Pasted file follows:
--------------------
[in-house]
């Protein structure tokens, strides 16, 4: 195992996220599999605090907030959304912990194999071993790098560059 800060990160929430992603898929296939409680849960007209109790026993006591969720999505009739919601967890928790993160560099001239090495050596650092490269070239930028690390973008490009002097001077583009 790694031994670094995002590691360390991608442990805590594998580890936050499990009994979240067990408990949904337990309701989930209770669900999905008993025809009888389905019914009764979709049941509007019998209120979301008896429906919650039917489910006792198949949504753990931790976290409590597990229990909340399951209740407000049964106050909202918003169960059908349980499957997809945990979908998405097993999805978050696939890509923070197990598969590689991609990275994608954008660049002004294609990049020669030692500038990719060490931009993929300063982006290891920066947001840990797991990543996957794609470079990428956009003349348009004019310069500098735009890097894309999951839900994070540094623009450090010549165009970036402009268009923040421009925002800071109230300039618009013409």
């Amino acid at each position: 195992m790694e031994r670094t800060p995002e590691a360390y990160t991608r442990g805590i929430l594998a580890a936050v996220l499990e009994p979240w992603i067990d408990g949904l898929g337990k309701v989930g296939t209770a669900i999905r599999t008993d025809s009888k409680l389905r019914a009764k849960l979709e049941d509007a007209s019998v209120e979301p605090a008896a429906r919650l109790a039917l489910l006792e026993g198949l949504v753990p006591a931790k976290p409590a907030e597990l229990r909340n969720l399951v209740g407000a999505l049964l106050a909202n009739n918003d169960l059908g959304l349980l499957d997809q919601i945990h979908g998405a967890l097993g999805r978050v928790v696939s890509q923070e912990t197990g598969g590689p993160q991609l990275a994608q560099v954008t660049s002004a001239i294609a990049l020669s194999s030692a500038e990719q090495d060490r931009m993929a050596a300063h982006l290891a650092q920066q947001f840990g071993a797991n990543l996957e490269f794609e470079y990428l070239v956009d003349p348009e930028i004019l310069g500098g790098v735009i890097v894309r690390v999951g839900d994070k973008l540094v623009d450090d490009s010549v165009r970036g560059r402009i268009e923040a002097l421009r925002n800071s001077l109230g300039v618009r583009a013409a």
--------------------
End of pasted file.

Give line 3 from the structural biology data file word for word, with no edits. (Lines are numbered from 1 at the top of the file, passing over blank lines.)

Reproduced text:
């Amino acid at each position: 195992m790694e031994r670094t800060p995002e590691a360390y990160t991608r442990g805590i929430l594998a580890a936050v996220l499990e009994p979240w992603i067990d408990g949904l898929g337990k309701v989930g296939t209770a669900i999905r599999t008993d025809s009888k409680l389905r019914a009764k849960l979709e049941d509007a007209s019998v209120e979301p605090a008896a429906r919650l109790a039917l489910l006792e026993g198949l949504v753990p006591a931790k976290p409590a907030e597990l229990r909340n969720l399951v209740g407000a999505l049964l106050a909202n009739n918003d169960l059908g959304l349980l499957d997809q919601i945990h979908g998405a967890l097993g999805r978050v928790v696939s890509q923070e912990t197990g598969g590689p993160q991609l990275a994608q560099v954008t660049s002004a001239i294609a990049l020669s194999s030692a500038e990719q090495d060490r931009m993929a050596a300063h982006l290891a650092q920066q947001f840990g071993a797991n990543l996957e490269f794609e470079y990428l070239v956009d003349p348009e930028i004019l310069g500098g790098v735009i890097v894309r690390v999951g839900d994070k973008l540094v623009d450090d490009s010549v165009r970036g560059r402009i268009e923040a002097l421009r925002n800071s001077l109230g300039v618009r583009a013409a």